Prominent esports live streamer, James “Phantoml0rd” Varga, chooses Valentine’s day to sue Twitch two years after the live streaming platform shut him down over his affiliation with skin gambling.
Do you remember that game we used to play when we were kids? The one where we would jump on the end of a slug, and watch the guts, heart and soul fly out the other end (I know, I’m not proud of it). Well, Twitch tried doing that to James “Phantoml0rd” Varga, and he’s fighting back.
For the uneducated, Varga is a bit of a whizz when it comes to the world of esports. From League of Legends (LOL) to Counter-Strike: Global Offensive (CS: GO), Varga became a bit of a darling showcasing his considerable talents over the Internet.
In 2012, the talent committee at Twitch saw the genius in him and invited him on board. Over the next four years, Varga created one of the most crowd-pleasing homes on the platform attracting 16,000 paid subscribers as well as becoming the first person to amass a million followers. The Varga tribe has viewed his videos over 88m times, and in one sitting saw 144,000 people join him for a live stream. The days of worrying about your child wandering off only to end up chopped to pieces by a serial killer are long gone. Nobody is leaving the house.
Things were going swimmingly. Varga was netting 70% of the income created by those 16k subscribers, and he was pulling in some serious wonga via sponsorship. Twitch treated Varga like Gordon Ramsey would treat a freshly caught wild salmon, and then on July 19, 2016, he became a tin of sardines.
Twitch Drop Varga
In 2016, Varga received an email from the Twitch powers to be informing him that they would be closing his account ‘indefinitely.’ According to the reports I read on numerous esports websites, Twitch offered no explanation for the closure.
Five months passed before Twitch came up with a reason – Varga had fraudulent subscribers. But Varga can’t control who subscribes. Twitch came out with another reason – Varga had contravened Twitch’s Terms of Conditions (TOC) by showing non-gaming content on his stream.
Things began to make sense.
One of the ways Varga entertained his tribe was to dabble in the highly controversial art of skin gambling. The site that Varga used was CSGOShuffle. Esports journalist, Richard Lewis, came into possession of a series of Skype logs showing Varga talking to one of the CSGOShuffle owners. Lewis put 2+2 together and came up with a high probability that Varga owned a significant stake in CSGOShuffle, and therefore could have been fixing his wins to make it seem to his tribe that gambling with skins is as easy as falling to sleep while watching a Hunger Games movie.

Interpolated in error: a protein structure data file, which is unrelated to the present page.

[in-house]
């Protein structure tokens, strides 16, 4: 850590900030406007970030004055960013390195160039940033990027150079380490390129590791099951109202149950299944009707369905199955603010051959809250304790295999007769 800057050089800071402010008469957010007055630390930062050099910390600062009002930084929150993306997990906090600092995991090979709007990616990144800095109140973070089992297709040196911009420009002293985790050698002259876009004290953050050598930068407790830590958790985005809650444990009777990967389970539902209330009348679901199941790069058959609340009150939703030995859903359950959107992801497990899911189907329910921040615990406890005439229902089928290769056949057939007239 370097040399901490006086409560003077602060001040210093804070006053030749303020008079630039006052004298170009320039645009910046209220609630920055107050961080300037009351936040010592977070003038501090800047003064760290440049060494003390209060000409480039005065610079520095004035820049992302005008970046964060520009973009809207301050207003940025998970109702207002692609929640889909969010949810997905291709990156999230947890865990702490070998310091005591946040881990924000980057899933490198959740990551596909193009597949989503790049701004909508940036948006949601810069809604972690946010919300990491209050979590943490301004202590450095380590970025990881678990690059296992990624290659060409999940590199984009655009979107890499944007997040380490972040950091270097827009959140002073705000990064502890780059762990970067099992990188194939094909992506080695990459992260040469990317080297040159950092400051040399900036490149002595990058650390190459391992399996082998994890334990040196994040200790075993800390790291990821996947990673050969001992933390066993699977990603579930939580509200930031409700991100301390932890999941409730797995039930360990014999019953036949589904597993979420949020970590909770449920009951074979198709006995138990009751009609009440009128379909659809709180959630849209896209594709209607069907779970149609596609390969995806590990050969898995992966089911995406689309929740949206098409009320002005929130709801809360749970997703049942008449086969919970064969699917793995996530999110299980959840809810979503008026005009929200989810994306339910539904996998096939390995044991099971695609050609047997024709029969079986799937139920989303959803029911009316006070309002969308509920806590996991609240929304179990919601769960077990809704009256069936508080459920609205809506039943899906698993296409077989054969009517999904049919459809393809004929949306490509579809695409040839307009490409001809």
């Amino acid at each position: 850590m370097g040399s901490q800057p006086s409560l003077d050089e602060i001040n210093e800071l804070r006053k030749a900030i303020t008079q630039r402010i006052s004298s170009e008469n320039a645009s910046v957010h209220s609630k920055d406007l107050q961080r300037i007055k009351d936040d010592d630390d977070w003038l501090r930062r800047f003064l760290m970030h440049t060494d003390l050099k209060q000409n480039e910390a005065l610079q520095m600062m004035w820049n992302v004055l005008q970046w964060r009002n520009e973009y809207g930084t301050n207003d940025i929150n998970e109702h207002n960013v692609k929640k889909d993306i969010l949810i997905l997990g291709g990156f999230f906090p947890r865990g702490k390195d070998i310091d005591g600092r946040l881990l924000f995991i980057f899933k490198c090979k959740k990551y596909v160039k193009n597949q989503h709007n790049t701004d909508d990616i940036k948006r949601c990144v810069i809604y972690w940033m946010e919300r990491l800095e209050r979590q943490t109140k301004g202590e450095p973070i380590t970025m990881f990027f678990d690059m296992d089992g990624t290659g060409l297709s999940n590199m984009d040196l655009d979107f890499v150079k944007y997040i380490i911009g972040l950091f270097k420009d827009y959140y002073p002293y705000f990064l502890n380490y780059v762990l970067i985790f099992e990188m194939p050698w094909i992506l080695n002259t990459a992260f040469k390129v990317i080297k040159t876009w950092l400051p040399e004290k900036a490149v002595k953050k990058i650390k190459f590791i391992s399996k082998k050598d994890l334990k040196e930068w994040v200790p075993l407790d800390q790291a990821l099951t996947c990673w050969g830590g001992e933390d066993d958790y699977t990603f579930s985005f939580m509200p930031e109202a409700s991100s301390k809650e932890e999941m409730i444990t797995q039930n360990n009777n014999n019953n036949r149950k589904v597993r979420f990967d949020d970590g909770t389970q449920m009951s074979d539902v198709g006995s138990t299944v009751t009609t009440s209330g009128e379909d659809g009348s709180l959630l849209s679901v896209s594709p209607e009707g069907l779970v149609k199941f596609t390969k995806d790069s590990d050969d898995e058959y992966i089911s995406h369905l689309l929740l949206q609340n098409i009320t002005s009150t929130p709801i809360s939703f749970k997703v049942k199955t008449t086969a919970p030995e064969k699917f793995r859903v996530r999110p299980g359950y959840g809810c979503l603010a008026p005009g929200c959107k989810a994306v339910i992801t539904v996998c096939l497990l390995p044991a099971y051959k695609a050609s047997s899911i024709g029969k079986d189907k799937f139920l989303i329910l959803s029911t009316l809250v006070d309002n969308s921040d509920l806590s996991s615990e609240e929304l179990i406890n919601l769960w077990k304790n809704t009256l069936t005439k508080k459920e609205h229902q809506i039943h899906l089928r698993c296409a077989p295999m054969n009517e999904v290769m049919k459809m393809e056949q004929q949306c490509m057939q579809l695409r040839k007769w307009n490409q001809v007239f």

None of these allegations were ever proven.
Varga decided it was best to become mute on the entire issue.
Rather than go quietly, Varga decided to sue the live streaming giant (a copy of which has surfaced in esports social media channels) for breach of contract, intentional and negligent misrepresentation in removing him from their platform and intentional interference with contractual relations.
There is no love lost between the pair.
The lawsuit filed on Valentine’s Day.
Varga’s legal team make it abundantly clear they believe Twitch tried to use their client as a scapegoat during the high profile and very negative press that emerged during the skin gambling debacle.
The lawsuit suggests there is zero evidence that Varga did anything to contradict Twitch’s TOC and refers to the CSGOShuffle incident as “unsubstantial” false allegations brought forth by a third party seeking to publicly disparage him and take advantage of his popularity.
The legal team go on to state that Varga asked his Twitch contacts if showing skin gambling was legal and was told by his Partnerships Manager, Jason “Opie” Babo, that the rules were ‘confusing’ and to ‘gamble no more than a few minutes at a time.’ Judging by the lawsuit, Varga didn’t comply with this advice. Babo wrote to him several times after he became aware Varga gambled for periods exceeding 30-minutes.
The heart of the case seems to be Twitch’s failure to comply with their own TOC after failing to serve notice terms on Varga giving him a 30-day grace period to correct the alleged violations.
Varga has since moved to YouTube where he has over half a million subscribers, and his most viewed video carries the title”Girlfriend Agrees to Anal.” I’m not sure if that breaks any TOC’s, but it sounds like it will break something important.